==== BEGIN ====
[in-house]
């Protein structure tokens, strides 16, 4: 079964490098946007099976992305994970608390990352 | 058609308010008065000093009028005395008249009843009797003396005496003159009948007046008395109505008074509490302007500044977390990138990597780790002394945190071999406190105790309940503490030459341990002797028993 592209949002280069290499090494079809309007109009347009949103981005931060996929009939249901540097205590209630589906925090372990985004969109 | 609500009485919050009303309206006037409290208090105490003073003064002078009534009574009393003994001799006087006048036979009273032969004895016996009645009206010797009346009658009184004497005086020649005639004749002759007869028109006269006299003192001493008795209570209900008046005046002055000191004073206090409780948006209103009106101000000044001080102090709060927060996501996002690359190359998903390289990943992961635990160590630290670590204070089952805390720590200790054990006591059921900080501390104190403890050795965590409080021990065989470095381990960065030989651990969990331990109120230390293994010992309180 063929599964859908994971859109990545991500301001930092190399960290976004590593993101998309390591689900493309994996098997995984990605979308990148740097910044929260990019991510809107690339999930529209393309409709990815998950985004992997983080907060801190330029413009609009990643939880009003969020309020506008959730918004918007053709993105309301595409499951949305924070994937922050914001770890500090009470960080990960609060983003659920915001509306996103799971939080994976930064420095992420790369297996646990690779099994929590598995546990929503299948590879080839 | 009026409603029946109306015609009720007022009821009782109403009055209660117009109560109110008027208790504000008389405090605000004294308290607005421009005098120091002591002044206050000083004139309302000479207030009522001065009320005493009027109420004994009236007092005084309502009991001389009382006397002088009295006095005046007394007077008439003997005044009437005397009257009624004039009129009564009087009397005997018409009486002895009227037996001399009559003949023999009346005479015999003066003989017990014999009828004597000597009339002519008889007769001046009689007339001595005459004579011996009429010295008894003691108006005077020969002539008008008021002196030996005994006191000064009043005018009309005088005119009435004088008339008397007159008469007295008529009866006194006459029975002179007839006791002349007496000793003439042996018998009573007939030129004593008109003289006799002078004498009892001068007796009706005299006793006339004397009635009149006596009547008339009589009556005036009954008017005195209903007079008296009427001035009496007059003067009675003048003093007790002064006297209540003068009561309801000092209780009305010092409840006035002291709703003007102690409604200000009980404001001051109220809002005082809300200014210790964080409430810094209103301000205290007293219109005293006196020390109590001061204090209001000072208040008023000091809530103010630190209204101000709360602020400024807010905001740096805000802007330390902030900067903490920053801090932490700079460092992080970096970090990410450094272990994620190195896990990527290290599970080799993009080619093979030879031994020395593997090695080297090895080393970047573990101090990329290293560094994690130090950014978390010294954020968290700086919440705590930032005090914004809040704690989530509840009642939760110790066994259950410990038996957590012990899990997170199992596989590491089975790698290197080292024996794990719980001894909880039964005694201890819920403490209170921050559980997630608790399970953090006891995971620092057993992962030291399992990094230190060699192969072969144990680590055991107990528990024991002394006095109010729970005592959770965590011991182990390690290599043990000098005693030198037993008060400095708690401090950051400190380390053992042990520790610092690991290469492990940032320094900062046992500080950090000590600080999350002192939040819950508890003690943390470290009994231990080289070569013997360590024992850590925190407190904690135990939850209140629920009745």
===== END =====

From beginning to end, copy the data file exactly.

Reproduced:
[in-house]
């Protein structure tokens, strides 16, 4: 079964490098946007099976992305994970608390990352 | 058609308010008065000093009028005395008249009843009797003396005496003159009948007046008395109505008074509490302007500044977390990138990597780790002394945190071999406190105790309940503490030459341990002797028993 592209949002280069290499090494079809309007109009347009949103981005931060996929009939249901540097205590209630589906925090372990985004969109 | 609500009485919050009303309206006037409290208090105490003073003064002078009534009574009393003994001799006087006048036979009273032969004895016996009645009206010797009346009658009184004497005086020649005639004749002759007869028109006269006299003192001493008795209570209900008046005046002055000191004073206090409780948006209103009106101000000044001080102090709060927060996501996002690359190359998903390289990943992961635990160590630290670590204070089952805390720590200790054990006591059921900080501390104190403890050795965590409080021990065989470095381990960065030989651990969990331990109120230390293994010992309180 063929599964859908994971859109990545991500301001930092190399960290976004590593993101998309390591689900493309994996098997995984990605979308990148740097910044929260990019991510809107690339999930529209393309409709990815998950985004992997983080907060801190330029413009609009990643939880009003969020309020506008959730918004918007053709993105309301595409499951949305924070994937922050914001770890500090009470960080990960609060983003659920915001509306996103799971939080994976930064420095992420790369297996646990690779099994929590598995546990929503299948590879080839 | 009026409603029946109306015609009720007022009821009782109403009055209660117009109560109110008027208790504000008389405090605000004294308290607005421009005098120091002591002044206050000083004139309302000479207030009522001065009320005493009027109420004994009236007092005084309502009991001389009382006397002088009295006095005046007394007077008439003997005044009437005397009257009624004039009129009564009087009397005997018409009486002895009227037996001399009559003949023999009346005479015999003066003989017990014999009828004597000597009339002519008889007769001046009689007339001595005459004579011996009429010295008894003691108006005077020969002539008008008021002196030996005994006191000064009043005018009309005088005119009435004088008339008397007159008469007295008529009866006194006459029975002179007839006791002349007496000793003439042996018998009573007939030129004593008109003289006799002078004498009892001068007796009706005299006793006339004397009635009149006596009547008339009589009556005036009954008017005195209903007079008296009427001035009496007059003067009675003048003093007790002064006297209540003068009561309801000092209780009305010092409840006035002291709703003007102690409604200000009980404001001051109220809002005082809300200014210790964080409430810094209103301000205290007293219109005293006196020390109590001061204090209001000072208040008023000091809530103010630190209204101000709360602020400024807010905001740096805000802007330390902030900067903490920053801090932490700079460092992080970096970090990410450094272990994620190195896990990527290290599970080799993009080619093979030879031994020395593997090695080297090895080393970047573990101090990329290293560094994690130090950014978390010294954020968290700086919440705590930032005090914004809040704690989530509840009642939760110790066994259950410990038996957590012990899990997170199992596989590491089975790698290197080292024996794990719980001894909880039964005694201890819920403490209170921050559980997630608790399970953090006891995971620092057993992962030291399992990094230190060699192969072969144990680590055991107990528990024991002394006095109010729970005592959770965590011991182990390690290599043990000098005693030198037993008060400095708690401090950051400190380390053992042990520790610092690991290469492990940032320094900062046992500080950090000590600080999350002192939040819950508890003690943390470290009994231990080289070569013997360590024992850590925190407190904690135990939850209140629920009745």